This tale, written at the end of the thirteenth or beginning of the fourteenth century by a little known writer named Jakemon Sakesep, relates the story of Raoul de Couci who had been given by his lover, La Dame de Fayel, braids of her hair as a symbol of her devotion. When he leaves to go off to battle, he carries them with him in a jeweled box. In the heat of the fight he is struck by a poisoned arrow and so instructs a servant to cut out his heart, to put it in the box with the braids and to take it back to his lover with a letter explaining how his heart belongs to her. The lady's husband catches the servant and, upon discovering the heart, has it made into a meal for his wife. When she realizes that she has eaten her lover's heart, she refuses any food and dies soon afterward.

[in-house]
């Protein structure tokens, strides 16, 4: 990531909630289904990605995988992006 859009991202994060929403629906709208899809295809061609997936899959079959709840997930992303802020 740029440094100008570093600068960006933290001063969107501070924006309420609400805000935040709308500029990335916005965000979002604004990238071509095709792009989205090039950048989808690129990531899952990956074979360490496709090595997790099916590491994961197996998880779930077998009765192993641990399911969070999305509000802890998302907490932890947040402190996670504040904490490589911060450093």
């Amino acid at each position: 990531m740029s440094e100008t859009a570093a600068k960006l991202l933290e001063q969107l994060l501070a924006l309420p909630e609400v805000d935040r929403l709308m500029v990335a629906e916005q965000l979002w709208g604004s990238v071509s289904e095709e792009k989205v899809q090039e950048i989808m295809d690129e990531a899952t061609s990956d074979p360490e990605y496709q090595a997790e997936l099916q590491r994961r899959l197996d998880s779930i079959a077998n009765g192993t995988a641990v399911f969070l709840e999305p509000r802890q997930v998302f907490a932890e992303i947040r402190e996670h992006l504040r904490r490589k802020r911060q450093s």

The story appears in numerous versions throughout the following centuries, passing into English for the first time in the old romance of "The Knight of Curtesey and the Lady of Faguell." It is taken up again by Howell in 1634 in his "Familiar Letters" and dedicated to Ben Johnson.
(C. Sa.) Milad Doueihi. "Cor ne Edito." MLN 108.4 (1993): 696-709. For an exhaustive interpretation of the tale, see Gaston Paris. Histoire littéraire de la France. vol. 8. Paris: V. Palme, 1875. pp. 343 et seq.